Wednesday, November 03, 2004

Assignment 4 - Lighting Technique

The goal for this assignment was to practice with different lighting techniques and using flash for both primary lighting and for fill. I found this assignment to be a bit more challenging than the others. Flash usage is not one of my strong points, so it was fun to give it a try. At the same time, I don't have an external flash, so I was stuck using the one built into my rebel. As a result, I ran into some difficulties along the way. There were a few places I found where I wanted to use fill flash, but the distance was so great that the little built in flash couldn't reach it with enough power to produce any significant fill, so those shots didn't work. In other places I was again limited by the power of the built in flash, as the room was too big for me to bounce the built in flash off the ceiling (using an index card to bounce it) but the direct flash was too strong. In the end, I didn't get a whole lot of useful examples to take in, but I at least ended up with enough shots to demonstrate three different degrees of flash.

Flash as Primary Light

This first image demonstrates using fill flash as the primary source of lighting. I found this little plant in the woods and thought it would make an interesting subject. At first I tried to shoot it with no flash to see what I could get. I was able to easily get enough lighting to expose it at a reasonable handheld shutter speed. However, what I ended up with was a very distracting photo. Even though the leaves in the background had blurred, they were still quite bright and stood out (drawing your attention away from the foreground). With a bit of flash, I was able to light the foreground properly while shortening the shutter speed enough to darken the background to keep if from being distracting. In fact, the foreground lighting ended up better, since it accentuated the divots in each of the berries (which were almost invisible in the shot without flash). I also used a piece of translucent plastic from a fruit juice jug to partially diffuse the flash (though it wasn't enough...there are still some pretty obvious flash highlights).

Blending Flash and Ambient Light

In this example, I had to back up and zoom in to keep the flash from being too strong (though I only discovered that through trial and error). Luckily by the time I found the right distance, this kid became quite distressed about removing his costume and presented me with quite a nice expression. If you look carefully, you can still tell flash was used (glare in eyes, on tip of nose, and on teeth and fingernails). These could be photoshopped out quite easily (though that wasn't my goal for the assignment, so I left them in). However, looking at the rest of the outfit, it is lit quite naturally. You can see a subtle shadow around his neck from the green neck piece, but the flash fills it in and makes it more subtle.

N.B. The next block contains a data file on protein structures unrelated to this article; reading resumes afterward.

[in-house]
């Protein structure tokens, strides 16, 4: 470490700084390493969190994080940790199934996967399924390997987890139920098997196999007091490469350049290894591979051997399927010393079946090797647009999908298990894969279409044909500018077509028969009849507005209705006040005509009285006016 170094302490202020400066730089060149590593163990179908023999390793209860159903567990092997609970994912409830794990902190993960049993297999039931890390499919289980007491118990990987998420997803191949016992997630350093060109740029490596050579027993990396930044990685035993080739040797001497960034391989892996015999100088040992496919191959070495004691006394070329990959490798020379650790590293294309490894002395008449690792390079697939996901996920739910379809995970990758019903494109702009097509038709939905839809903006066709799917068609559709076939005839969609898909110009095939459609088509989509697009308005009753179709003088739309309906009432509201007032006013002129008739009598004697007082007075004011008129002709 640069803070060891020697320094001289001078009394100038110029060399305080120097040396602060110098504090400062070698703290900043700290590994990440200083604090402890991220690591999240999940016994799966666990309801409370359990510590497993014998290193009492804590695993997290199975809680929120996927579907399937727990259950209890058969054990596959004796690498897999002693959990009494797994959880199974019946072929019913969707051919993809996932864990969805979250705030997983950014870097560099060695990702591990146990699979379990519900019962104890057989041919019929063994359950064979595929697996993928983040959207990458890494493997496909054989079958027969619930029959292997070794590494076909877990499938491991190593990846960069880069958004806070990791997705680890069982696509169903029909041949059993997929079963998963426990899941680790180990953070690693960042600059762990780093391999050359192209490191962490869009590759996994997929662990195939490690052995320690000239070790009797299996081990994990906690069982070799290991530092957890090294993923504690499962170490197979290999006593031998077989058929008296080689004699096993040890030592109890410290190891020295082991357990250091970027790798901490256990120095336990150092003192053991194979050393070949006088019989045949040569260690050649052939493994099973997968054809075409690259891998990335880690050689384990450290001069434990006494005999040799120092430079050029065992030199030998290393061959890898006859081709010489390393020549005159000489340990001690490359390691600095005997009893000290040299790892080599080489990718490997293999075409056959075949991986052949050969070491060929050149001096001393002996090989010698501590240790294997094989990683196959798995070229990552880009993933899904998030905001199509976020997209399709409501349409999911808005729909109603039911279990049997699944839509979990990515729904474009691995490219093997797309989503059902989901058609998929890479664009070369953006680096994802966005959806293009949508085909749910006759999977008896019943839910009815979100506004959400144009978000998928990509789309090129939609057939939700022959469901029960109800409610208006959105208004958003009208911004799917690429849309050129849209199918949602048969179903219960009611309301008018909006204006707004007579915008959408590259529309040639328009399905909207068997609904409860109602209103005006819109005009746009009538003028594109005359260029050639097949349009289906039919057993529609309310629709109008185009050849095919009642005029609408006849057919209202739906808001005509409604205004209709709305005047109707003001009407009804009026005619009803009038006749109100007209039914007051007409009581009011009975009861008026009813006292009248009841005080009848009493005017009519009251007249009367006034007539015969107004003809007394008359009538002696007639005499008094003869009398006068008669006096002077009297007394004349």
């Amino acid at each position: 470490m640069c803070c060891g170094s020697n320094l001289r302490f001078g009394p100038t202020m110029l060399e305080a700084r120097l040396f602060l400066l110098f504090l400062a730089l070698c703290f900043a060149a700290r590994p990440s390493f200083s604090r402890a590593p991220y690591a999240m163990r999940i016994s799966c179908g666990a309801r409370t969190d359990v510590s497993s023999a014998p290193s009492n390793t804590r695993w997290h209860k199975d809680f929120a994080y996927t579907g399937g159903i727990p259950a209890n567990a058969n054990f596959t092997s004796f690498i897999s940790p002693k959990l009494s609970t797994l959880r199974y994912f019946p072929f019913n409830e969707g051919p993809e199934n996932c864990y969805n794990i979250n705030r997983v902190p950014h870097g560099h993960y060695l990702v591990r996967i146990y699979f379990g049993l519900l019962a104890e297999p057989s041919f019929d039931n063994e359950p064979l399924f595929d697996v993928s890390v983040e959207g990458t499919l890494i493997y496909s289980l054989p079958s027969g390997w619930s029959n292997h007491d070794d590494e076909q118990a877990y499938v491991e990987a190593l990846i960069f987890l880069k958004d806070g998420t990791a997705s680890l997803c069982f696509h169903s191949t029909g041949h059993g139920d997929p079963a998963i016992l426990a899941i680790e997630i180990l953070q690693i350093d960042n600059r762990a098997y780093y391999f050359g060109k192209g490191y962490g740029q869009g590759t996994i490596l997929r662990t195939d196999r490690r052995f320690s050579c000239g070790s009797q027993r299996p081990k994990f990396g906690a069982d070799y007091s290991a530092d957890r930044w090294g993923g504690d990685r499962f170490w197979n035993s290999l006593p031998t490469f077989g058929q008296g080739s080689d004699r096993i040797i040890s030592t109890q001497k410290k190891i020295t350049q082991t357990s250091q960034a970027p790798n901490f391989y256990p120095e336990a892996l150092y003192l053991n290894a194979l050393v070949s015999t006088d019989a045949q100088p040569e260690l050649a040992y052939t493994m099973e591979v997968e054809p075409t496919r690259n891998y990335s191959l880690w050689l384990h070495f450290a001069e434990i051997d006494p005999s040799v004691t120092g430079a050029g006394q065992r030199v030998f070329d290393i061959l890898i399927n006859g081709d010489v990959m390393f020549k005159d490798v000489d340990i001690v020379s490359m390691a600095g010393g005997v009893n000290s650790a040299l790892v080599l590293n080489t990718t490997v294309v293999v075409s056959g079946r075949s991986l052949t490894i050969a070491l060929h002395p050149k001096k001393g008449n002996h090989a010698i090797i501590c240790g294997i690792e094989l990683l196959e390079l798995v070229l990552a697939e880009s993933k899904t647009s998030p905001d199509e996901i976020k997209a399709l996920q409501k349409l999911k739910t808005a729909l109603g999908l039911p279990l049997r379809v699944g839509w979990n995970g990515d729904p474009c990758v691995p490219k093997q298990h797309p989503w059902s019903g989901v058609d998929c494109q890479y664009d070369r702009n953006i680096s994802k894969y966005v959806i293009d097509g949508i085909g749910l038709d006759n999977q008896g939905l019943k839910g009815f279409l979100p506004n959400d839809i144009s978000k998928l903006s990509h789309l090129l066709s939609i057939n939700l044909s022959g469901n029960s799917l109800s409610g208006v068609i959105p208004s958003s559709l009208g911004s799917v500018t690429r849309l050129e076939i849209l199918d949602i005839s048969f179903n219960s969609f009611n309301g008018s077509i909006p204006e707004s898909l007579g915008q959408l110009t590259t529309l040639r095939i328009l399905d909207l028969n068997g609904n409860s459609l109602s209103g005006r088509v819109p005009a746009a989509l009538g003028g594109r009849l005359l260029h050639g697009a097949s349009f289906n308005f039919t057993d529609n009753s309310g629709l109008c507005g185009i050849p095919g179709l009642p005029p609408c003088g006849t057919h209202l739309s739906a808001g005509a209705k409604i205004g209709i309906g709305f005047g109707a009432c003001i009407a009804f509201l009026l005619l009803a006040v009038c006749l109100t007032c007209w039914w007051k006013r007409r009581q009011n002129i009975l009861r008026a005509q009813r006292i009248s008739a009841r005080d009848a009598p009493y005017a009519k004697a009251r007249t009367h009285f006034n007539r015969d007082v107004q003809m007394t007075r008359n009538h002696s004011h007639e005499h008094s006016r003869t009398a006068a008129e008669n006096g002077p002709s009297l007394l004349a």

Sidelighting with Subtle Fill Flash

I'm not sure what this little girl was thinking, but she sat down in this wonderful lighting and then gave this very dramatic look. I'd swear she was posing for the camera, but that would mean she knew more about lighting and composition than me. I didn't want to get close enough to distract her, so I very quickly swapped out my 18-55mm lens and put on a 70-300mm one. I did the first shot without flash, and while it exposed properly, the shadowed side of her face ended up too dark. I popped up my internal flash, and from about 20 feet away it provided JUST enough flash to fill in the other side of her face ever so slightly. About the only evidence of flash might be the glare on the tip of her nose (though that may be from the sidelight...I'm not sure).

While I didn't uncover the most opportunities to use flash, I ended up with a broad enough sample to cover the different techniques. I've also never been a big fan of using flash, since every time I did I was less than satisfied with the results. However, the results I did get were enough to show me that I can take pictures with flash and still make them look good. Now I just need to get an external flash (to give me more distance and control) and to get out there and practice using it more (so that I can predict when, where, and how the flash will look best without using the LCD for trial and error).


Zimm said...

Keep it coming! I ran across your blog and gallery and bookmarked it a while back...don't remember where exactly, probably on DPreview.

I'm a Michigander as well...where are you taking the classes? I've been thinking about taking a course or two to hopefully make some improvements...

Ron Frazier said...

Thanks. The class that I'm taking is at Schoolcraft Community College. The instructor is very nice, but unfortunately (well, not for him) his business is picking up and he won't have time to teach next semester (or maybe even ever again). I'm planning on taking the advanced version of this course, but since he won't be there and they haven't yet released the schedule for next semester, I'm not sure if they found someone else to teach it in his absense. They also have a pair of black & while film with darkroom courses taught by anohter instructor.